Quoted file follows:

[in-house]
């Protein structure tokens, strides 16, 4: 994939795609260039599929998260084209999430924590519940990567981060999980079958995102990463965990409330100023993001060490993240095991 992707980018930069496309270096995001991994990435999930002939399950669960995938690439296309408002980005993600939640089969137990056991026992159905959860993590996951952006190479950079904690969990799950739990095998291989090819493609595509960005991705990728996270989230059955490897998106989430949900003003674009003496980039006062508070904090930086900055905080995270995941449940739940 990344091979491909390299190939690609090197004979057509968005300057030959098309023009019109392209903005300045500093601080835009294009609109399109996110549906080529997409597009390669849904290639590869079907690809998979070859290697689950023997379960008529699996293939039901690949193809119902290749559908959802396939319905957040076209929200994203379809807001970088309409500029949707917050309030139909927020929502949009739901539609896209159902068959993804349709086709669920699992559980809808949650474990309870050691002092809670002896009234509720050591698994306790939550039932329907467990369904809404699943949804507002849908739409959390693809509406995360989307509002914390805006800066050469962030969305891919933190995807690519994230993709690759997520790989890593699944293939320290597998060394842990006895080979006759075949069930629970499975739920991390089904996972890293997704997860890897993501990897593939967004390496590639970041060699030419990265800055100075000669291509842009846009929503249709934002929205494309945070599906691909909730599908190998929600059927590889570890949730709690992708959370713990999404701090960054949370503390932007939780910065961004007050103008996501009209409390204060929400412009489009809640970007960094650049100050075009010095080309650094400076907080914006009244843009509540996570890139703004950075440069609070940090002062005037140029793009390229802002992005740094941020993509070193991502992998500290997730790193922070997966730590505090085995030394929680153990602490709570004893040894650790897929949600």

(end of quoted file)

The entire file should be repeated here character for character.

[in-house]
């Protein structure tokens, strides 16, 4: 994939795609260039599929998260084209999430924590519940990567981060999980079958995102990463965990409330100023993001060490993240095991 992707980018930069496309270096995001991994990435999930002939399950669960995938690439296309408002980005993600939640089969137990056991026992159905959860993590996951952006190479950079904690969990799950739990095998291989090819493609595509960005991705990728996270989230059955490897998106989430949900003003674009003496980039006062508070904090930086900055905080995270995941449940739940 990344091979491909390299190939690609090197004979057509968005300057030959098309023009019109392209903005300045500093601080835009294009609109399109996110549906080529997409597009390669849904290639590869079907690809998979070859290697689950023997379960008529699996293939039901690949193809119902290749559908959802396939319905957040076209929200994203379809807001970088309409500029949707917050309030139909927020929502949009739901539609896209159902068959993804349709086709669920699992559980809808949650474990309870050691002092809670002896009234509720050591698994306790939550039932329907467990369904809404699943949804507002849908739409959390693809509406995360989307509002914390805006800066050469962030969305891919933190995807690519994230993709690759997520790989890593699944293939320290597998060394842990006895080979006759075949069930629970499975739920991390089904996972890293997704997860890897993501990897593939967004390496590639970041060699030419990265800055100075000669291509842009846009929503249709934002929205494309945070599906691909909730599908190998929600059927590889570890949730709690992708959370713990999404701090960054949370503390932007939780910065961004007050103008996501009209409390204060929400412009489009809640970007960094650049100050075009010095080309650094400076907080914006009244843009509540996570890139703004950075440069609070940090002062005037140029793009390229802002992005740094941020993509070193991502992998500290997730790193922070997966730590505090085995030394929680153990602490709570004893040894650790897929949600």